Streets were turned into riv-ers in Ha Noi and HCM City in a matter of hours over the last few days in what have been described as historic rainfalls. Traffic was thrown into chaos as thousands of residents scrambled to get home in the driving rain that lasted for hours at a time.
China’s transport infrastructure initiative, including the establishment of the Asian Infrastructure Investment Bank (AIIB) and other related proposals, will pose a threat to Vietnam’s infrastructure development plan in the near future, an expert from the Vietnam Institute for Economic Research and Policy (VEPR) said at a seminar on the Chinese economy in Ho Chi Minh City last week.
China has made a big bet on renewable energy installation to wean the country off dirty fossil fuels and to meet its emission targets, but the latest government statistics show that a big portion of power generation from Chinese solar farms, wind projects and hydroelectric dams has failed to reach energy users.
Construction began on the Nghi Son 2 Thermal Power Plant at the Nghi Son Economic Zone in the central province of Thanh Hoa on September 18. The plant is being built at a total cost of 2.3 billion USD, with 25 percent contributed by a joint venture between Japan’s Marubeni Group and the Republic of Korea Electric Power Corporation (Kepco) and the remaining coming from foreign banks.
An environmental watchdog based in Viet Nam is asking the Laos government to reconsider the construction of a controversial hydropower plant along the Mekong River. The non-governmental organisation Viet Nam River Network issued a press release last Friday stating that the Don Sahong project, the second largest dam approved by the Laos government, would adversely affect the area.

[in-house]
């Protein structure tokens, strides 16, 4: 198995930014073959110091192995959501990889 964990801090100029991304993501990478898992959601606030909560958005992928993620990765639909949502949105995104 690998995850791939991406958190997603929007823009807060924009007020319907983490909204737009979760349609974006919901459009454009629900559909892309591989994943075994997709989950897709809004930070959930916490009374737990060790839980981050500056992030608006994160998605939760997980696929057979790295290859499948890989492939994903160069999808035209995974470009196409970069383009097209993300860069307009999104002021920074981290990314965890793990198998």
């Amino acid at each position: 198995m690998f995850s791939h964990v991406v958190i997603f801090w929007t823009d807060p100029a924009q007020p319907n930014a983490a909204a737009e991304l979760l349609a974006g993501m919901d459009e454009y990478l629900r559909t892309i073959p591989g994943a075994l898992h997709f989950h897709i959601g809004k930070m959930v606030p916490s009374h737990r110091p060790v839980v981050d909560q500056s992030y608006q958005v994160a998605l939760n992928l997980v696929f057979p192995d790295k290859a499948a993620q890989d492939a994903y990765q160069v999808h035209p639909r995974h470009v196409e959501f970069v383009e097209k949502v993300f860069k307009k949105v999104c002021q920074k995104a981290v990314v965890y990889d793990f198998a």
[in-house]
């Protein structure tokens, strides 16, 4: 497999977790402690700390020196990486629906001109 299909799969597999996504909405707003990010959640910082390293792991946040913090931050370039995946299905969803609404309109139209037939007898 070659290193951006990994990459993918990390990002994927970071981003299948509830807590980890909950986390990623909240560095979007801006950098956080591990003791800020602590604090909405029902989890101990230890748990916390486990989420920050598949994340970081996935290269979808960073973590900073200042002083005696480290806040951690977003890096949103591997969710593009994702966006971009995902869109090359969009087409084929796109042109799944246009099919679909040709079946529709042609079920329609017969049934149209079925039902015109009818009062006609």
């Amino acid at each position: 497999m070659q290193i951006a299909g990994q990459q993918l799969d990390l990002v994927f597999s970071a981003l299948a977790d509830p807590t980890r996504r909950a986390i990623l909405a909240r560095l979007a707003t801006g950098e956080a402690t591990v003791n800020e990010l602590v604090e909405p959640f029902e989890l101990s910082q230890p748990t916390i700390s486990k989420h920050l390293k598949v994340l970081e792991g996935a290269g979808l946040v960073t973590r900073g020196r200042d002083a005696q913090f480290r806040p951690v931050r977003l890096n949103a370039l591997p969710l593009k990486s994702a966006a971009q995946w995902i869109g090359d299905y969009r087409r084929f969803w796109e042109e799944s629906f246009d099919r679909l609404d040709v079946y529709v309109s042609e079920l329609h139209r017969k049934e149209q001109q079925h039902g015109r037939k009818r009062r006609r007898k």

Since its founding, the inhabitants of Can Tho city have sold their wares atop the water, which has become a tourist spectacle. Rush hour at the floating market is around 8am. After noon, the sellers pack up their boats and return home. In recent years, local communities have begun to struggle against the growing problems of erosion and pollutants that threaten their way of life on the Hau River, a large branch off the MekongThe 185-kilometre (115-mile) Hau River passes through the southern part of Vietnam and into Cambodia, where it is called the Bassac River. In both countries, people call this river their home and depend on it for the livelihood by selling products from the Can Tho delta.
HCM CITY (VNS) — Can Tho authorities plan to install speed limit signs on the Hau River to prevent barges from travelling too fast, causing serious erosion and damaging property in the city’s An Binh Ward.
Thailand Prime Minister Prayut Chan-o-cha voiced plans to use water from the Mekong and Salween rivers to fill dams that have run low because of drought and poor water management. But the PM’s remarks have caused shockwaves in the Mekong Delta, which would be directly affected if such a project was to go ahead.
Soaring Chinese demand for natural resources is wreaking environmental havoc throughout Southeast Asia. Driven by its internal needs to provide breakneck rates of job creation and economic growth, China’s developmental model has repeatedly abused the fickle regulatory environment of its neighbors to drive its thirst for commodities. It has made it clear that, whoever can provide, it will buy. At the behest of Chinese companies, countries such as Vietnam and Malaysia have rolled out the red carpet, with little regard for their fragile ecosystems.
Thousands of people in the southern province of Dong Nai were hit last week by the worst flooding in 20 years.